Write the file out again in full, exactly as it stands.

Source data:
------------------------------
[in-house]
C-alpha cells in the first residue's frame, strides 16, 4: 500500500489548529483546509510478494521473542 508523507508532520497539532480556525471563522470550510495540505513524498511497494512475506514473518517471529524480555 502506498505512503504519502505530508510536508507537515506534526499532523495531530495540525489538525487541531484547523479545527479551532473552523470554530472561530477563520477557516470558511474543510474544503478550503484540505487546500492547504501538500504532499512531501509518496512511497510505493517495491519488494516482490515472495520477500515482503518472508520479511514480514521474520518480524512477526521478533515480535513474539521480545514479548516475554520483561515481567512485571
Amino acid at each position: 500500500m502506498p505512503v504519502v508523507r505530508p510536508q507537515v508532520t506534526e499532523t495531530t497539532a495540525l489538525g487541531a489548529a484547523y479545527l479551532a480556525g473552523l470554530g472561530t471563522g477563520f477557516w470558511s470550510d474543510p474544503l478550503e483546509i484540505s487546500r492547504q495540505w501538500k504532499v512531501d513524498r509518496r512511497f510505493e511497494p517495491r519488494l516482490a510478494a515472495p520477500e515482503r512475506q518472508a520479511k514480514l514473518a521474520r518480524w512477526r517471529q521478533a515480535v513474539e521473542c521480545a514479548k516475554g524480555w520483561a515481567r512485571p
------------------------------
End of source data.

[in-house]
C-alpha cells in the first residue's frame, strides 16, 4: 500500500489548529483546509510478494521473542 508523507508532520497539532480556525471563522470550510495540505513524498511497494512475506514473518517471529524480555 502506498505512503504519502505530508510536508507537515506534526499532523495531530495540525489538525487541531484547523479545527479551532473552523470554530472561530477563520477557516470558511474543510474544503478550503484540505487546500492547504501538500504532499512531501509518496512511497510505493517495491519488494516482490515472495520477500515482503518472508520479511514480514521474520518480524512477526521478533515480535513474539521480545514479548516475554520483561515481567512485571
Amino acid at each position: 500500500m502506498p505512503v504519502v508523507r505530508p510536508q507537515v508532520t506534526e499532523t495531530t497539532a495540525l489538525g487541531a489548529a484547523y479545527l479551532a480556525g473552523l470554530g472561530t471563522g477563520f477557516w470558511s470550510d474543510p474544503l478550503e483546509i484540505s487546500r492547504q495540505w501538500k504532499v512531501d513524498r509518496r512511497f510505493e511497494p517495491r519488494l516482490a510478494a515472495p520477500e515482503r512475506q518472508a520479511k514480514l514473518a521474520r518480524w512477526r517471529q521478533a515480535v513474539e521473542c521480545a514479548k516475554g524480555w520483561a515481567r512485571p